The average rent in England and Wales in August surpassed the previous record high of £705 in July.
Arrears also increased, for the first time since April, with 10.7% of all rent unpaid or late by the end of August, up from 9% in July.
Unpaid rent totalled £300m in August, up 19.5% from £251m in July, but LSL says an August rise in arrears is a seasonal phenomenon.
On a monthly basis, rents increased fastest in Wales and the South-East, where they rose by 2.1%.
The next biggest increases were in London and the South-West, where they rose by 1.5% and 1.3% respectively, putting average rents in London at a new high of £1,025 per month.
Rents only declined in the Midlands compared to July, falling by 0.4% in both the West Midlands and the East Midlands.
The average yield across England and Wales was 5.2% in August, while the average total return was 2.6%.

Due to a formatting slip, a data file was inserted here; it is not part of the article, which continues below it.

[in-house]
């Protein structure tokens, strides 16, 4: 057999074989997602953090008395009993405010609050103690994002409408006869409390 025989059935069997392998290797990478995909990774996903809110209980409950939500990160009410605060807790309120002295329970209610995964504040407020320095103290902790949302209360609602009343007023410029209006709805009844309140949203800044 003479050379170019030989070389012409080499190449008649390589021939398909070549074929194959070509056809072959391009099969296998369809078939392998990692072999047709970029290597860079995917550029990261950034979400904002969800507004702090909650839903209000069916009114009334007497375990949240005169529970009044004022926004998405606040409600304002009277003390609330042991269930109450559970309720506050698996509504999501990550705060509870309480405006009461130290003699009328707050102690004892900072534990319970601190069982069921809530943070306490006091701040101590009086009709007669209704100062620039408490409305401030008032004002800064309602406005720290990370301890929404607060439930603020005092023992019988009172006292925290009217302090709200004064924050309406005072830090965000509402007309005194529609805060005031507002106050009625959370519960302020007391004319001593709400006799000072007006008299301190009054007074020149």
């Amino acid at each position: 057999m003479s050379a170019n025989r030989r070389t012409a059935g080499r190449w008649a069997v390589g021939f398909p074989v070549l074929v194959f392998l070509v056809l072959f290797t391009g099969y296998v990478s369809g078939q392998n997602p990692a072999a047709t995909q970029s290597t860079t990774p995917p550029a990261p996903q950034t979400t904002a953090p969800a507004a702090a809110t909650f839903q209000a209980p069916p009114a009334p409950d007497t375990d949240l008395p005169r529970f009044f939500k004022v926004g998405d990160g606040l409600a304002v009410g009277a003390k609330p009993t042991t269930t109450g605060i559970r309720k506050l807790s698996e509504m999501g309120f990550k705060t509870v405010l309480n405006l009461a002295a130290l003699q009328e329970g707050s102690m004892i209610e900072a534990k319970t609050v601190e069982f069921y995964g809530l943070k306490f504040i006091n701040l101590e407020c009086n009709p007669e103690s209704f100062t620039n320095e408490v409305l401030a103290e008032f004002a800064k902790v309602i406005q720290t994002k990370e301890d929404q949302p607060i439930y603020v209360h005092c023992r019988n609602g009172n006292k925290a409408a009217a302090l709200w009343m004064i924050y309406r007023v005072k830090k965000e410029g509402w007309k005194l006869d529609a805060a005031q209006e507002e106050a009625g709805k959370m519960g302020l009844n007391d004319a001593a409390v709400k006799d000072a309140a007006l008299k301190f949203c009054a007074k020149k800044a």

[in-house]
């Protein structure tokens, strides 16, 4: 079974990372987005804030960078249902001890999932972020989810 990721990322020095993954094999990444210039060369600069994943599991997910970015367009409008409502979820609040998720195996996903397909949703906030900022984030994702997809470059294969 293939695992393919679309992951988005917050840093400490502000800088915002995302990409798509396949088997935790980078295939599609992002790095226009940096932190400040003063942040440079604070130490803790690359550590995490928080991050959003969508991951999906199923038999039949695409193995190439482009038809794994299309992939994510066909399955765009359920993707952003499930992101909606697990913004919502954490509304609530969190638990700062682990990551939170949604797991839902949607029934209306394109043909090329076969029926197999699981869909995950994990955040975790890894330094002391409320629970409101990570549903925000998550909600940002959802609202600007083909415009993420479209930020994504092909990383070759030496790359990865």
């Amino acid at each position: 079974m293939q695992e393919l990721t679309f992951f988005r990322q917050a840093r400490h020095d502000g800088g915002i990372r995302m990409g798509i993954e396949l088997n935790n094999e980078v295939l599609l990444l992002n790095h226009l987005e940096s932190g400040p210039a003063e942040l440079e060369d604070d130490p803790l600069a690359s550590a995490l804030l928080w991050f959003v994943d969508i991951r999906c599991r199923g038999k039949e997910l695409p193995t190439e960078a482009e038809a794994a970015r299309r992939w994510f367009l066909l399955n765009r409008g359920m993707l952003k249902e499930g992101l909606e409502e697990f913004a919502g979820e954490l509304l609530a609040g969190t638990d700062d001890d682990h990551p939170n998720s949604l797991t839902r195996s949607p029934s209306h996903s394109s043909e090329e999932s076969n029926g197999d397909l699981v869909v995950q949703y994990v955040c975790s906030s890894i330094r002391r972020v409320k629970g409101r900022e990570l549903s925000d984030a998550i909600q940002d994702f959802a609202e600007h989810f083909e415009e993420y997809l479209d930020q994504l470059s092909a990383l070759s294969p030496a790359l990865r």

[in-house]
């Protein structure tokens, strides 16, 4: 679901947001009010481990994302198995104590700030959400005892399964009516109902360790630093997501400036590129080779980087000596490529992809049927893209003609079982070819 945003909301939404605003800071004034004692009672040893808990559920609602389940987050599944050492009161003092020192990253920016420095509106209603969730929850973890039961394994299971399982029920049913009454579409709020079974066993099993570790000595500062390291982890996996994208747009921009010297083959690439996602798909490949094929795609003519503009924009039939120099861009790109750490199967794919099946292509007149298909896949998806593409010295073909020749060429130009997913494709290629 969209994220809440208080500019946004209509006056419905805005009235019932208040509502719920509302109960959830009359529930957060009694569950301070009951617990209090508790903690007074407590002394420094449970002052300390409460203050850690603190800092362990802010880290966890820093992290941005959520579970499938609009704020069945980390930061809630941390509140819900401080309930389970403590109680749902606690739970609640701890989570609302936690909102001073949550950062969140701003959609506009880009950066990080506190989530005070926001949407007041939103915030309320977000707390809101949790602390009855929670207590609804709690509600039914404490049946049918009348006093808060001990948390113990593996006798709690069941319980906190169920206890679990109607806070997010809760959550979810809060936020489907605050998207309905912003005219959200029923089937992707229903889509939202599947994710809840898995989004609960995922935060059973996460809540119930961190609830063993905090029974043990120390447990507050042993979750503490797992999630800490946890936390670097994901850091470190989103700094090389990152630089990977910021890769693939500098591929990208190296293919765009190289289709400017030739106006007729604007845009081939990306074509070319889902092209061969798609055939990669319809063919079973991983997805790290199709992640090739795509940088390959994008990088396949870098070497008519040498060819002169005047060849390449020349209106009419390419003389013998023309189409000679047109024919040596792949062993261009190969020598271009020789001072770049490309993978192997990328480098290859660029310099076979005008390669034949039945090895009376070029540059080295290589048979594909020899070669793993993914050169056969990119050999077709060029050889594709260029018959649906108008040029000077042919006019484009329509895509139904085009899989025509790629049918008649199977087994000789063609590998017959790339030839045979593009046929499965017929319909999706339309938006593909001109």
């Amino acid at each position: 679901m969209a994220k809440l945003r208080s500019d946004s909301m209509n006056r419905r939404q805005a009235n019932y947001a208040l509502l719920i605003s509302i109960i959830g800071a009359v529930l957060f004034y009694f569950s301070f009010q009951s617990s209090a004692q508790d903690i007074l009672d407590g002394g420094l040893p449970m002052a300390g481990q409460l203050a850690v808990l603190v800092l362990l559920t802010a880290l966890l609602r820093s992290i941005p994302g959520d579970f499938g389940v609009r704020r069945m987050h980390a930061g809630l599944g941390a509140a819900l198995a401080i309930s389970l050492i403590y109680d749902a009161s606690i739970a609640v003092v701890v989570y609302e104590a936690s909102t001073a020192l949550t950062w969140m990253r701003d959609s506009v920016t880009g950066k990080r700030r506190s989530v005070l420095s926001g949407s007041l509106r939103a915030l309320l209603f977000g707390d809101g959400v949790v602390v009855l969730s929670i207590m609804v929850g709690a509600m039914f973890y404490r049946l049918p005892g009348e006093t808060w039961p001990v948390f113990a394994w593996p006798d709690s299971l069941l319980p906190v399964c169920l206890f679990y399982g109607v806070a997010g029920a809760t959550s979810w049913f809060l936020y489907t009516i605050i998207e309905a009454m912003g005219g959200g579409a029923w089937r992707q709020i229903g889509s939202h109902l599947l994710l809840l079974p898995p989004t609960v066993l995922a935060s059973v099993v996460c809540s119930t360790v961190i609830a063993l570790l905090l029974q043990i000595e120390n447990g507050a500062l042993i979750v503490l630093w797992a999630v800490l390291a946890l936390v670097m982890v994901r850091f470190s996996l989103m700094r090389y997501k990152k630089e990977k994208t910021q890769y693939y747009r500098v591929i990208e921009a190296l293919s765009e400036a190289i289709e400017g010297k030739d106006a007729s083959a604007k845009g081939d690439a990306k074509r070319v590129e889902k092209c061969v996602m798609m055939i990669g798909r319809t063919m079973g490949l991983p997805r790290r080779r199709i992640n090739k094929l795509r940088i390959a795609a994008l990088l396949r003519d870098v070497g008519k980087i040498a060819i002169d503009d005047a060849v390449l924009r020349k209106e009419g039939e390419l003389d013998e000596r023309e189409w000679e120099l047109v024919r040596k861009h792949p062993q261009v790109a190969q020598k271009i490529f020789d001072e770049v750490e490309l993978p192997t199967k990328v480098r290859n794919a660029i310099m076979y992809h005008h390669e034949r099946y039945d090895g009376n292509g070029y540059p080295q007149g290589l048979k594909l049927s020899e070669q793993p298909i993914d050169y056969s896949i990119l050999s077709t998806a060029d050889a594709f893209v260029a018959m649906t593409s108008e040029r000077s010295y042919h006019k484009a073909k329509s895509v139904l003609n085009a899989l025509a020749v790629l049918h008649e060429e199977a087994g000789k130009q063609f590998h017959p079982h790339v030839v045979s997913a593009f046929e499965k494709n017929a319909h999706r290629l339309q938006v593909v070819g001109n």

David Brown, commercial director at LSL, says: “We are in the thick of the busiest time of year for the rental market, and red-hot demand for properties is driving rents up at their fastest monthly pace in the last 12 months.
“Recent graduates moving for their first jobs have further exaggerated the long-term and growing demand from frustrated buyers.
“With significant improvement in the number of buyers able to secure a mortgage unlikely in the foreseeable future, competition for rental accommodation will not drop and further rent rises remain on the cards.”
Brown says that new property investors are being drawn to the market by rental incomes and yields rather than thoughts of immediate capital gains.
He adds that while summer holiday spending can be used to account for the rise in arrears in August, rising rents and inflation are taking their toll on tenants.
Brown says: “While we expect arrears to fall back into line in the short term, the growth is indicative of the mounting pressure facing tenants. With rents rising so quickly, soaring inflation and an uncertain economic outlook, over the long term we anticipate that rental arrears will become a growing financial problem for landlords.”